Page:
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Endothelial Image Quality After Descemet Stripping With Endothelial Keratoplasty: A Comparison of Three Microscopy Techniques

Raecker, Matthew E. M.D.; McLaren, Jay W. Ph.D.; Kittleson, Katrina M. B.S.; Patel, Sanjay V. M.D.

doi: 10.1097/ICL.0b013e318203dc19
Article

Purpose: To determine corneal endothelial image quality after descemet stripping with endothelial keratoplasty (DSEK) as recorded by three different microscopy techniques: noncontact specular microscopy, noncontact confocal microscopy, and contact confocal microscopy.

Methods: The corneal endothelium of 52 eyes after DSEK and 20 normal eyes was photographed by the three microscopy techniques during a single encounter. Image quality was graded by two masked observers according to the proportion of countable contiguous cells visible in the image; disagreements in grading were adjudicated by a third observer. Endothelial cell density was compared among the three techniques.

Results: After DSEK, image quality was better with contact confocal microscopy than with noncontact confocal microscopy (P = 0.01) and better with noncontact confocal microscopy than with noncontact specular microscopy (P < 0.001). With noncontact specular microscopy, 42% of images after DSEK were uncountable. In normal corneas, all images were countable, and although image quality was better with contact confocal microscopy than with noncontact confocal (P = 0.03) and noncontact specular (P < 0.001) microscopy, the difference was not clinically important. For countable images, the mean differences in endothelial cell density between microscopy methods were close to zero after DSEK and in normal corneas.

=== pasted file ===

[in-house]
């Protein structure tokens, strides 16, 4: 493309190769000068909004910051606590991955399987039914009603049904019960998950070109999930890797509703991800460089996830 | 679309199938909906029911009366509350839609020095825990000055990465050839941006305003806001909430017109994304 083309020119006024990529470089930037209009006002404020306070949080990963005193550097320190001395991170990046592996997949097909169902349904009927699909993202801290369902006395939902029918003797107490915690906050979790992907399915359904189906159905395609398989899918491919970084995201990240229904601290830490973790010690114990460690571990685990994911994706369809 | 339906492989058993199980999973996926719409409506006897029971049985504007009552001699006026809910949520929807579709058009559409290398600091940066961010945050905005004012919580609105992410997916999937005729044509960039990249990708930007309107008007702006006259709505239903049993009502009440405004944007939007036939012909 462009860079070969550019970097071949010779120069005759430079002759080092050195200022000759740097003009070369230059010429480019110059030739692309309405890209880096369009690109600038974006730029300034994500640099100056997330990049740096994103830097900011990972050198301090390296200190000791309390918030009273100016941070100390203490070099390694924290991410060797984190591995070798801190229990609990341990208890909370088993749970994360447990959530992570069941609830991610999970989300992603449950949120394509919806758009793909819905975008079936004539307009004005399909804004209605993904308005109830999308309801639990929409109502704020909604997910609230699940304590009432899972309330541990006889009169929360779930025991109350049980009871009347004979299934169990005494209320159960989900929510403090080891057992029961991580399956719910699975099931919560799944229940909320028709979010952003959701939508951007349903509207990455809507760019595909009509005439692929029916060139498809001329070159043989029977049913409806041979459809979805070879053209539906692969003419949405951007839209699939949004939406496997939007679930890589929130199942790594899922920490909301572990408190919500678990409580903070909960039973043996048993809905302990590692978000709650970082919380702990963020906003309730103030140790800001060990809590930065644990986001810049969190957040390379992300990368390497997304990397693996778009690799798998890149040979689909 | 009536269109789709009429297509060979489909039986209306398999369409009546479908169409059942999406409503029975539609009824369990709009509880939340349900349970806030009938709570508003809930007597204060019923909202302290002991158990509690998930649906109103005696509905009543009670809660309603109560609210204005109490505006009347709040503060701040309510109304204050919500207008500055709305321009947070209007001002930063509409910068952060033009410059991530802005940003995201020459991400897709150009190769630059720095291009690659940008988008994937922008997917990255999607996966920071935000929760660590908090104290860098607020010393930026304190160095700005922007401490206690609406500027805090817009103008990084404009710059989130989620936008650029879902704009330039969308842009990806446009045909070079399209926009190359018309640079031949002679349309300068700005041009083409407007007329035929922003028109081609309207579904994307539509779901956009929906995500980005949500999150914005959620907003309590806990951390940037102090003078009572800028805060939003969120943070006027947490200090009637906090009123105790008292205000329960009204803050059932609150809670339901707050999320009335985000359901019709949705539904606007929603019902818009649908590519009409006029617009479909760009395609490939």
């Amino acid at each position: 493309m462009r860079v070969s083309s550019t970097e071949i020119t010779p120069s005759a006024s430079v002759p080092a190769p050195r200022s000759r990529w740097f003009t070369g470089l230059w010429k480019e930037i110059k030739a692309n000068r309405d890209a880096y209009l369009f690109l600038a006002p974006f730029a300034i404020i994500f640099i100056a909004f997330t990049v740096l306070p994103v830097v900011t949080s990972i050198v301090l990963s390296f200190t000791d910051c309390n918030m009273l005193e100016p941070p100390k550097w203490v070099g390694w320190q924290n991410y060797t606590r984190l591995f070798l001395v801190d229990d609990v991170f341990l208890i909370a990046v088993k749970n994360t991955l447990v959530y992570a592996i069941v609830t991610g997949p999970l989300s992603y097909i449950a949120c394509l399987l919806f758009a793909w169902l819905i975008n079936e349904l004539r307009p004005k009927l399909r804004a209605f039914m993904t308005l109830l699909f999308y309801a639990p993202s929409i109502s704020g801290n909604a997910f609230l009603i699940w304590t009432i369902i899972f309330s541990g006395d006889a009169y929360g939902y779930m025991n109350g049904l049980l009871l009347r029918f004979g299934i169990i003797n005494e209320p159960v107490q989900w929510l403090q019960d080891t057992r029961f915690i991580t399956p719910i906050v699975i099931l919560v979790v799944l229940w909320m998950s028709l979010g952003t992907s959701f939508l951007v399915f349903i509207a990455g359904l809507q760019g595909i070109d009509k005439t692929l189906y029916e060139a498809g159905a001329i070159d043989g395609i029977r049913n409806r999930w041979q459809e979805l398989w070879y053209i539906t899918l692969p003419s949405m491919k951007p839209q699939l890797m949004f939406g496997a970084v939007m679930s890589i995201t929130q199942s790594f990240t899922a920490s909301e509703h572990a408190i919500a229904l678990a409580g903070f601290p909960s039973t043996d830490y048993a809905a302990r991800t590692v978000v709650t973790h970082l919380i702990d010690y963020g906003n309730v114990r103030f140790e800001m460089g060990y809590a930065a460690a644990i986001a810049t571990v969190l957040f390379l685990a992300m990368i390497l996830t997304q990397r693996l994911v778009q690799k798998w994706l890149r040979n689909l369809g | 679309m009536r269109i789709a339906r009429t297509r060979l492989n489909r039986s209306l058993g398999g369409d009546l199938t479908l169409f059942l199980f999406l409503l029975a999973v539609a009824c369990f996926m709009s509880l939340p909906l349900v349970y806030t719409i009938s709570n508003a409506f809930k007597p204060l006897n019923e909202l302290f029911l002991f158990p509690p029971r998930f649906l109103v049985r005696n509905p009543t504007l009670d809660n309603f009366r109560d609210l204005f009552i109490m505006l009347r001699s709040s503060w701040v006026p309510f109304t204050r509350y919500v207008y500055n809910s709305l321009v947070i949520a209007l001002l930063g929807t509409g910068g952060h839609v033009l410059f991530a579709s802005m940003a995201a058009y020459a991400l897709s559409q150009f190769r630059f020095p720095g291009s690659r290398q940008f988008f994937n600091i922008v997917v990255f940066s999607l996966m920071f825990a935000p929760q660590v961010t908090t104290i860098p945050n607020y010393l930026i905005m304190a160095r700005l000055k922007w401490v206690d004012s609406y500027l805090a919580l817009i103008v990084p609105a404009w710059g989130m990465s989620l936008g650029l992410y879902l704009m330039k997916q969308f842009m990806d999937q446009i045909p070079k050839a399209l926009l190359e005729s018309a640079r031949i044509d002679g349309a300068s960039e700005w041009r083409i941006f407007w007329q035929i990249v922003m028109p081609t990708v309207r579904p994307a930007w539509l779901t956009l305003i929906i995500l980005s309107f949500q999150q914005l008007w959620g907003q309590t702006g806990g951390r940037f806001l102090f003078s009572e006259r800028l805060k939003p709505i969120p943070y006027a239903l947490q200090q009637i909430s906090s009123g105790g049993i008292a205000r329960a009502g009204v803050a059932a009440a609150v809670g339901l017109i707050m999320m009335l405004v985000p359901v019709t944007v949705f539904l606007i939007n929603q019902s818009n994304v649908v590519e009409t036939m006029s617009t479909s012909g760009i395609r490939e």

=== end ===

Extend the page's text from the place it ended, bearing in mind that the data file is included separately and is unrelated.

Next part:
Conclusions: Confocal optics enable better image quality of the corneal endothelium in corneas with high backscatter, such as those after DSEK. When images were countable, there was a good agreement for endothelial cell density measured by the three microscopy techniques.

From the Department of Ophthalmology (M.E.R., J.W.M., K.M.K., S.V.P.), Mayo Clinic, Rochester, MN.

The authors have no conflicts of interest to disclose.

Supported by Research to Prevent Blindness, Inc. New York, NY (S.V.P. as Olga Keith Wiess Special Scholar, and an unrestricted departmental grant), and Mayo Foundation.

Address correspondence and reprint requests to: Sanjay V. Patel, M.D., Mayo Clinic, 200 First Street SW, Rochester, MN 55905; e-mail: patel.sanjay@mayo.edu

Accepted October 27, 2010.

© 2011 Lippincott Williams & Wilkins, Inc.